An expert on gun violence at the University of Toronto is calling the latest mass shooting in the U.S. "a tragic broken record."
Jooyoung Lee, a sociology professor, says the deadliest massacre in modern American history is the direct result of that country's lax gun laws.
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"One of the things that we have to remember is that overwhelmingly people who buy guns to commit these mass atrocities are purchasing their firearms legally," Lee told CBC Toronto.
"They're not buying them from gun traffickers; they're not getting them on the streets; they're not stealing them — they're walking into stores, passing a background check and then using the firearms later to kill people."
In Las Vegas on Sunday, a gunman used fully automatic guns to rain down bullets on a crowd of over 20,000 concert goers enjoying an outdoor country music festival. He killed at least 59 people, four of whom were Canadians, and injured over 500 more.
"On one hand I'm very hopeful. I hope Congress and the GOP will see this event as a call to action," Lee told CBC Toronto.
"However, another part of me is also skeptical. There's a feeling amongst many different gun violence scholars and community activists that if the Sandy Hook massacre, in which 20 innocent white children were murdered in an idyllic middle class neighbourhood in Connecticut, if that won't lead to change, then nothing will."
A 'frontier mentality'
Lee says the U.S. has a "frontier mentality," which weakens U.S. gun control efforts.
"There's this belief that because there's an amendment written in an old constitution that grants people the right to bear arms, that this is an inalienable right and that the government should not impose on this," said Lee.
He believes the National Rifle Association (NRA) is selling citizens "pure fantasy" when they push their unofficial motto, often quoted by the NRA's executive vice president Wayne LaPierre: "The only thing that stops a bad guy with a gun is a good guy with a gun."
In the case of the shooting in Las Vegas, Lee makes the point that the gunman had a large magazine capacity, something that is not regulated in Nevada.
"In a mass shooting, having a large magazine allows you to keep firing continuously without having to reload — which offers people a chance to escape or law enforcement to intervene."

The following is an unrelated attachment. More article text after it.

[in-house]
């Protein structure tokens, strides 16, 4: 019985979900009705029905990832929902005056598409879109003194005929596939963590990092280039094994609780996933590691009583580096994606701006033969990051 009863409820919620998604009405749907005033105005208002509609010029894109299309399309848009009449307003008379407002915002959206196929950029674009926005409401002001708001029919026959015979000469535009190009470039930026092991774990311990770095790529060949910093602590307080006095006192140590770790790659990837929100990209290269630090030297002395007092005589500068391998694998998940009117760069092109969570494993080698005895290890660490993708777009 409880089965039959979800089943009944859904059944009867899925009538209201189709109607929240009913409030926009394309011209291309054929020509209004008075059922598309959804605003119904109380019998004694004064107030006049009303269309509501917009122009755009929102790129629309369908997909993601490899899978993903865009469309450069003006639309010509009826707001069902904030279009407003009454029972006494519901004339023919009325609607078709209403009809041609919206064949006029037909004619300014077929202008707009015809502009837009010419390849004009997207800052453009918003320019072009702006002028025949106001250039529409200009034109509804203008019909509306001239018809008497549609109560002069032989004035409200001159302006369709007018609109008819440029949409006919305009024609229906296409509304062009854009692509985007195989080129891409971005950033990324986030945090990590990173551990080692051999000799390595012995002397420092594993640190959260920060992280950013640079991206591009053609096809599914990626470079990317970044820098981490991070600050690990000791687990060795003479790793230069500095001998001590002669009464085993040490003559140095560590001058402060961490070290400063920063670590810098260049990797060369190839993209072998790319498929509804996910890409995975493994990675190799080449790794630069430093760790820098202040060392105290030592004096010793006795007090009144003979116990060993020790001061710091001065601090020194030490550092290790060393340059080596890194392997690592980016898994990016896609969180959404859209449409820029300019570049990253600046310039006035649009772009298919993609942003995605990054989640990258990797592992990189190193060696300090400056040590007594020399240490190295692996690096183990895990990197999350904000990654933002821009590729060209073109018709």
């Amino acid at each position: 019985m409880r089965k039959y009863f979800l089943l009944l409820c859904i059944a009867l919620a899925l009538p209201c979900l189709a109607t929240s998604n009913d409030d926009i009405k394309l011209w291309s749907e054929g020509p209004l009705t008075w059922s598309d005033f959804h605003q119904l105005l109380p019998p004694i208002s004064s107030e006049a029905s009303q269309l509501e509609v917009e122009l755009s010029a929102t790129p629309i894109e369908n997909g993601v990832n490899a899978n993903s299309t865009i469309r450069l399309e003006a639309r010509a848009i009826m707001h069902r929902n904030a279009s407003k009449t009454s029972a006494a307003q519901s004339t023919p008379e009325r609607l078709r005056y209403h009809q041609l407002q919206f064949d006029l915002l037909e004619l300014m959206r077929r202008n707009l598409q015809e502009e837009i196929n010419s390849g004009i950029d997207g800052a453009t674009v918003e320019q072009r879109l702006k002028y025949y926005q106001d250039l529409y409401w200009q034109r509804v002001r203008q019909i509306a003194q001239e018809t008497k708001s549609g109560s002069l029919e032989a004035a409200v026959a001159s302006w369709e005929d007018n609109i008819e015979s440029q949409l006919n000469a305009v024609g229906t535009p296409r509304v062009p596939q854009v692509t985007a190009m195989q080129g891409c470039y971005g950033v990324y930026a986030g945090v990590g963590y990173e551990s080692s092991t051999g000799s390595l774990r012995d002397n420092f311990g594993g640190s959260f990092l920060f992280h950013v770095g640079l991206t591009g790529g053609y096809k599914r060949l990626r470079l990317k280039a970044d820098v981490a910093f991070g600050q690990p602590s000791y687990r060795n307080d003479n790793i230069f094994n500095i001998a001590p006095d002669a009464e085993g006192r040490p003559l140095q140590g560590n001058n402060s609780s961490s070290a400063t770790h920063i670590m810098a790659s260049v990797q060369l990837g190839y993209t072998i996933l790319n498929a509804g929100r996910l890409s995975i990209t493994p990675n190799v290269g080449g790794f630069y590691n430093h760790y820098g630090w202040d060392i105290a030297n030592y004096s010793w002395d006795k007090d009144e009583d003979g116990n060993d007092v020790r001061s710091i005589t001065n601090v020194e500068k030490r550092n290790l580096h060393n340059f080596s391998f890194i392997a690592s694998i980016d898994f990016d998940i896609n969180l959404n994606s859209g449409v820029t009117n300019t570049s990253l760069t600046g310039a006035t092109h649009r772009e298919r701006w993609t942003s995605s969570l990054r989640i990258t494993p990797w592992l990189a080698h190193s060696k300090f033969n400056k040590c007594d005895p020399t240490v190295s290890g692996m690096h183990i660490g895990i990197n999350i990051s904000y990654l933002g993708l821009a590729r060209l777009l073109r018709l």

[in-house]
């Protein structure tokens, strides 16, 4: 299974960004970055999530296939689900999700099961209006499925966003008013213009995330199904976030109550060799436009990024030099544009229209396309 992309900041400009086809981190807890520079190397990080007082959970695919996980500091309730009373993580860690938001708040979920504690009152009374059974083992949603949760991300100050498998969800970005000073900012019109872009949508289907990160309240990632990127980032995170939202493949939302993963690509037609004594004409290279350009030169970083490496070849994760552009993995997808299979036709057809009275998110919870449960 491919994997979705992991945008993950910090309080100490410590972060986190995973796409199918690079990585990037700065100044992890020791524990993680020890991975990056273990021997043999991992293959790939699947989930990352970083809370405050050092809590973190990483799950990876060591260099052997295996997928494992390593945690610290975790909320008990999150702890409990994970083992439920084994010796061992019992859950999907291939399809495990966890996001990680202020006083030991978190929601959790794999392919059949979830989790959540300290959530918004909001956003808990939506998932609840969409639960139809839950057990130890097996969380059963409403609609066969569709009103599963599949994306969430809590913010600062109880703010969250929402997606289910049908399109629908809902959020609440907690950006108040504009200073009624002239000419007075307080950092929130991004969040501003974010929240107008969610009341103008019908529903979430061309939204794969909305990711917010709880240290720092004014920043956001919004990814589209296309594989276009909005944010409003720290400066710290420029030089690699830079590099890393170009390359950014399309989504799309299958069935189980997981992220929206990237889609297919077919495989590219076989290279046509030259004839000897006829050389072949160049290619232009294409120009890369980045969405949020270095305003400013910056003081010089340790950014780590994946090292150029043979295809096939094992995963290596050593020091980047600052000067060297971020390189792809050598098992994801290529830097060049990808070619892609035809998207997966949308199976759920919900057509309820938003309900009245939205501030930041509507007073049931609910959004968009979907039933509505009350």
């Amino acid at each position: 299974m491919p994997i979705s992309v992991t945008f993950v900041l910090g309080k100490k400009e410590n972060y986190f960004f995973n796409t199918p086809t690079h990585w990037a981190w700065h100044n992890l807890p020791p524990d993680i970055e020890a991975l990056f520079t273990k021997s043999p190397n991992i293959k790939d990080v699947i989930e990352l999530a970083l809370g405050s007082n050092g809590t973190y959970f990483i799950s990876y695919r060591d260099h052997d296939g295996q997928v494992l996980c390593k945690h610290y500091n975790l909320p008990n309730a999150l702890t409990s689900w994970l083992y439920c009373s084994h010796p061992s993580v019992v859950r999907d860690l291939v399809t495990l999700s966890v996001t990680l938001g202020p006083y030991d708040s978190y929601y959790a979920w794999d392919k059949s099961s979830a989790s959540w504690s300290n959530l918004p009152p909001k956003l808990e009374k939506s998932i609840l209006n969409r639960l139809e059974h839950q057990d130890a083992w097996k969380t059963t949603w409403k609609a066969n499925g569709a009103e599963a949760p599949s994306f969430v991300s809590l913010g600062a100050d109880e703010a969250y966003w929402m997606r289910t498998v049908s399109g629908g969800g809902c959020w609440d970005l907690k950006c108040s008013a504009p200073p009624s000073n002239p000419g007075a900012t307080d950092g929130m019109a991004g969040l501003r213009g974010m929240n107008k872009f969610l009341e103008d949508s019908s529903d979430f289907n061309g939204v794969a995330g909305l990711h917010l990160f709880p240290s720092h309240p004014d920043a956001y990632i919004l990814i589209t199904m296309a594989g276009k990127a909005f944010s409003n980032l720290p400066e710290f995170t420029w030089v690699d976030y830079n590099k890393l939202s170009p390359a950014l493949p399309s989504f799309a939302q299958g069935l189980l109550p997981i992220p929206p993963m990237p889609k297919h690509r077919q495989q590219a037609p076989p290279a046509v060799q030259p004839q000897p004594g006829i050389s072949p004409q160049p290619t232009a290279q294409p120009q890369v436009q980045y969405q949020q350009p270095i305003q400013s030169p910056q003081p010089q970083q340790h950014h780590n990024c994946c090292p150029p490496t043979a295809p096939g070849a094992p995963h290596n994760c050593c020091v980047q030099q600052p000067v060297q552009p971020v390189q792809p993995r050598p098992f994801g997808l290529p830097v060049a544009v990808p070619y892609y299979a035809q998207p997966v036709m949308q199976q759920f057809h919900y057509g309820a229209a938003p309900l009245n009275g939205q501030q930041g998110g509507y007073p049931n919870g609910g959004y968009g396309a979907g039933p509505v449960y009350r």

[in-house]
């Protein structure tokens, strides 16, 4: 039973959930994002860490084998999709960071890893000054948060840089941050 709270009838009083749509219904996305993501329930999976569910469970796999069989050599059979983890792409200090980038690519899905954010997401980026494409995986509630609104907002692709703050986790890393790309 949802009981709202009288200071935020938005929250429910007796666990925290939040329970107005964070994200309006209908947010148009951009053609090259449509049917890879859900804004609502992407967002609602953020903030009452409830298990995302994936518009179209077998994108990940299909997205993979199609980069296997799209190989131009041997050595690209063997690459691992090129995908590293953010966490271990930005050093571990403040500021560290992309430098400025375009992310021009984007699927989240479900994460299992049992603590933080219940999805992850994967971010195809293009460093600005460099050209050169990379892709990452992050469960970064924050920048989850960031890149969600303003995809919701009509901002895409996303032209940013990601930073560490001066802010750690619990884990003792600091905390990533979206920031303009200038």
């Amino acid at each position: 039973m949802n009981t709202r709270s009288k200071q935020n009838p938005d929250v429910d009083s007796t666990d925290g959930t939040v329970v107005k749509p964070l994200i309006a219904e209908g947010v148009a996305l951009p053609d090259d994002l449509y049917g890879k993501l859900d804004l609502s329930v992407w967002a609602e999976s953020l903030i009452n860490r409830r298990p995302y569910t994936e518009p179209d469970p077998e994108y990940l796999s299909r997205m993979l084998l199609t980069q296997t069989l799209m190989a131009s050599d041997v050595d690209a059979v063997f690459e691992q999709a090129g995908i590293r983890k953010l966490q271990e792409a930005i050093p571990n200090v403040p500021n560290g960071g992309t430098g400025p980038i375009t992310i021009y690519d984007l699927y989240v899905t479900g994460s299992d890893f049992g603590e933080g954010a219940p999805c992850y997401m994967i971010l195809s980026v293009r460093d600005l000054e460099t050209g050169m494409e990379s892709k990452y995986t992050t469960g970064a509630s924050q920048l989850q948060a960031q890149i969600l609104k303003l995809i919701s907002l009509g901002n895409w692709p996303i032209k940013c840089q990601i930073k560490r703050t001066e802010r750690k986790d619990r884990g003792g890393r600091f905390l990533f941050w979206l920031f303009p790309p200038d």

'An insane amount of fire power'
Gun owners may not want to take out their weapons during a shooting, because police may suspect that person of being on the wrong side.
Caleb Keeter, a musician playing the Route 91 Harvest festival where the shooting took place, tweeted that his crew had guns but couldn't use them for this exact reason.
"We actually have members of our crew with ... legal firearms on the bus. They were useless. We couldn't touch them for fear the police might think we were part of the massacre and shoot us," the tweet read.
Keeter said he has been a proponent of the right to bear arms supposedly enshrined in the second amendment of the U.S. constitution, his entire life, but that this experience has changed his mind.
"A small group (or one man) laid waste to a city with dedicated, fearless police officers desperately trying to help, because of access to an insane amount of fire power," the tweet continued.
Lee says the tweet Keeter put out is important in shattering the story spun by the NRA — that a person can become the "action hero" of their own movie.
"The reality is shootings, mass shootings in particular, are much messier than that, and I think people are starting to realize that just having a gun on you doesn't make you safer," Lee said.
'There are checks and balances here'
Shari Akow, the acting president of the ONTarget: Rifle and Pistol Alliance of Ontario and a gun enthusiast, thinks Canada's gun laws are well thought out.
"In Canada we have a federally based laws ... There's a whole process in place. There are checks and balances here," Akow told CBC Toronto.
"We are just following the rules that we have and we're very happy to do that."
Akow says she's worried incidents like the carnage in Las Vegas could shine a bad light on shooting for sport.
"I think it's a tragedy of epic proportions, and it sullies the sport for recreational and competition shooters in our country," she said.